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Reserve and active duty squadrons fly together in joint exercise

  • Published
  • By Master Sgt. Art Webb
  • 36th Operations Group Public Affairs
Two bomb squadrons, one active duty and one from the reserve - both assigned to Barksdale Air Force Base, La., - used Andersen as an operational staging platform during Valiant Shield to test their ability to work together as part of a joint warfighting force.
The 20th Expeditionary Bomb Squadron, deployed to Andersen on an Air Expeditionary Force rotation, shared tactics, facilities and Andersen's flightline with the 93rd Bomb Squadron, a reserve unit, during the exercise.
The bomb squadrons worked along side of U.S. Navy, Coast Guard and other Air Force units in the joint exercise which ended Aug. 14. Valiant Shield brought nearly 22,000 military members, 285 aircraft and 50 ships, including three aircraft carriers, to Guam.
"Valiant Shield provided our crews an excellent opportunity to experience tactical situations in a joint environment," said Lt. Col. Thomas Hesterman, 20th EBS commander, regarding the overall purpose of the exercise. "We were given the rare opportunity to work with the U.S. Navy, Coast Guard, and our reserve forces with one goal in mind, getting bombs on target and on time."
The 20th EBS used the opportunity to enhance communications and command and control with other military services as well as train with their reservist counterparts.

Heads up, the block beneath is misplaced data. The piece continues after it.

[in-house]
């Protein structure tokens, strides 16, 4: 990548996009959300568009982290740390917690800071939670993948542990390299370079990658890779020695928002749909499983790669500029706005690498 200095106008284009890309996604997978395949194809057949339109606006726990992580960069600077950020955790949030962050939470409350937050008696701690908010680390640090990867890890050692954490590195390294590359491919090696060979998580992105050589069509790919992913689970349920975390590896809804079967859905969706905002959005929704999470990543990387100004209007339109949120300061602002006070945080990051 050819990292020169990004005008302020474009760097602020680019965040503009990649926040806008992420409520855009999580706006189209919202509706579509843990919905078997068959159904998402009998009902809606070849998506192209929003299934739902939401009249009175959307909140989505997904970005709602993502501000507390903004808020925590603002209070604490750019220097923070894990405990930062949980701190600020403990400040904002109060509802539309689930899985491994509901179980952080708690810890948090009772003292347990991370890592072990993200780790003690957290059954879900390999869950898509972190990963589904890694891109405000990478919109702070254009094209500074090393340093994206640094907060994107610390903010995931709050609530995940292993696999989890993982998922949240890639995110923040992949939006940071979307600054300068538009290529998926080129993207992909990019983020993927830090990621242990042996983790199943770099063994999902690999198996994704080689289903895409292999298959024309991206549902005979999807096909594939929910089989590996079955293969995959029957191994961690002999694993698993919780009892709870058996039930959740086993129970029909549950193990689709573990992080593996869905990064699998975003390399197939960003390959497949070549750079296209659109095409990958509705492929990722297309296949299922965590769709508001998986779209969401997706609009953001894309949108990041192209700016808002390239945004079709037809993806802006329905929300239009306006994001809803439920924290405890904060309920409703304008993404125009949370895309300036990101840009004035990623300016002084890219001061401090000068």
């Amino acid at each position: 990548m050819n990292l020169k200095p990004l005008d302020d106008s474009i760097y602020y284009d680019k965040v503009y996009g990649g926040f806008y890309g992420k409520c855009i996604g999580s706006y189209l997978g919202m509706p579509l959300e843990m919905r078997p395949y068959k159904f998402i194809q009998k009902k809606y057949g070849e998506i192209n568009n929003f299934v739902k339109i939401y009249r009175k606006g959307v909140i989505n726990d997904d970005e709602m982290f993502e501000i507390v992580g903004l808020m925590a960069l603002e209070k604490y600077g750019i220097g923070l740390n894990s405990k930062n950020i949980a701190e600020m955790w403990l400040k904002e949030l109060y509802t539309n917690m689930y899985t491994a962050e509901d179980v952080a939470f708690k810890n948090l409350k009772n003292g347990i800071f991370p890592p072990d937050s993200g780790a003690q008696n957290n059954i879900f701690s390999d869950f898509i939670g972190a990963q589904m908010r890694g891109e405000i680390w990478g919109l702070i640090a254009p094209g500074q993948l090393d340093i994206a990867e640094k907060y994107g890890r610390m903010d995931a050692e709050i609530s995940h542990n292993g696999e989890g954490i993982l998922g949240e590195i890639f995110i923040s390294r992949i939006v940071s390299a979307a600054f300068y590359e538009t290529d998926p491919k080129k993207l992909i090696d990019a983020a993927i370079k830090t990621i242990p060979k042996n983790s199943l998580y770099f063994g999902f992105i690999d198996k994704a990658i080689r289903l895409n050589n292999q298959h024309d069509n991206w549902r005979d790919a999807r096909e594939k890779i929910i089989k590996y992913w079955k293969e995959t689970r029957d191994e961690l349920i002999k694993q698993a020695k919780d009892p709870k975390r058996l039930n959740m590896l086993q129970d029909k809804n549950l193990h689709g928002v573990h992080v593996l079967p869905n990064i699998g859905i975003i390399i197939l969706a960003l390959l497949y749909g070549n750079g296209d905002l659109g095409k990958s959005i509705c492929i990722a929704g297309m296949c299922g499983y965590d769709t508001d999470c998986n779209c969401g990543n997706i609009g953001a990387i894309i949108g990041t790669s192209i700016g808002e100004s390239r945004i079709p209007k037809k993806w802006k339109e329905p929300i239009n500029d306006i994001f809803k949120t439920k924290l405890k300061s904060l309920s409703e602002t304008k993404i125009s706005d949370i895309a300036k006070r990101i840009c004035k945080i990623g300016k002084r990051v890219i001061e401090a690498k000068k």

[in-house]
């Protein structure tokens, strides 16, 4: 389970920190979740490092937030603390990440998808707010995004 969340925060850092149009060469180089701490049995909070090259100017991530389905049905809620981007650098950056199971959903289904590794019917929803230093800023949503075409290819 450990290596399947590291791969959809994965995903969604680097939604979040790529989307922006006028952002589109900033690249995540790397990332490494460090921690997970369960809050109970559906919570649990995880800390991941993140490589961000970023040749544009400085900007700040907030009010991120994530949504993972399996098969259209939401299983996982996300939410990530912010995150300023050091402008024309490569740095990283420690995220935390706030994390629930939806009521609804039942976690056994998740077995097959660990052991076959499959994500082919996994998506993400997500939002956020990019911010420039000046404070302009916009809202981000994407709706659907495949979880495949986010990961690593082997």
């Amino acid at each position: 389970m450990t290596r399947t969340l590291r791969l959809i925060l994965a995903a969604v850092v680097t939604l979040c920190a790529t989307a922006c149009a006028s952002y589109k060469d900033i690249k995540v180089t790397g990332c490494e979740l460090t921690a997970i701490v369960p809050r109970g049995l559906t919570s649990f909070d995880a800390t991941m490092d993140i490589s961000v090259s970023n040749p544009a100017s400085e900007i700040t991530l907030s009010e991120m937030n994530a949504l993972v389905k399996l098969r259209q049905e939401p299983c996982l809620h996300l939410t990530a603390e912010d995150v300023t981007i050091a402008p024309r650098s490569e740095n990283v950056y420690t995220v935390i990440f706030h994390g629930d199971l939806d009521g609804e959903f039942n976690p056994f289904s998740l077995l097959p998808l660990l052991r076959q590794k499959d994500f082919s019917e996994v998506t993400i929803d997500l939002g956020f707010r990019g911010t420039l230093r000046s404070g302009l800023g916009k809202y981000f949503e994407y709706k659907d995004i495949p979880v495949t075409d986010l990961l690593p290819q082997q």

The 93rd BS, a component of the 917th Wing, joined forces with their active duty counterparts to demonstrate global power by exercising the long-range strike capability and flexibility of the B-52.
One of their tasks was to combine forces and eliminate a single target.
"It is unusual for two B-52s to get together to drop on a single target," said Lt. Col. William Floyd, 93rd BS radar navigator. "We do not get the opportunity to perform buddy lasing tactics often. This is something that is being developed presently. The valuable information collected while flying in Valiant Shield will come into consideration as we figure out how to best employ it."
"There was a lot to gain from Valiant Shield," added Colonel Floyd. "Working with the active duty unit provided us an opportunity to work with a squadron that perform tasks differently than we do."
Both squadrons agree teamwork was the key to mission success.
"I think that it's phenomenal that the reserve and active duty units can come together and work so efficiently," said 1st Lt. Bryson Ayers, 20th EBS navigator. "The capabilities they bring to the fight are exceptional."
"Its great to be a part of the synergistic effect of combining the reserve and active duty skill sets during such a large scale exercise," added Capt. John Saunders, 20th EBS, mission planning cell team chief for the Valiant Shield exercise. "The seamless integration between the reserve and active duty units is truly impressive. This has been a great opportunity to see the aircrews mesh and get the mission done."

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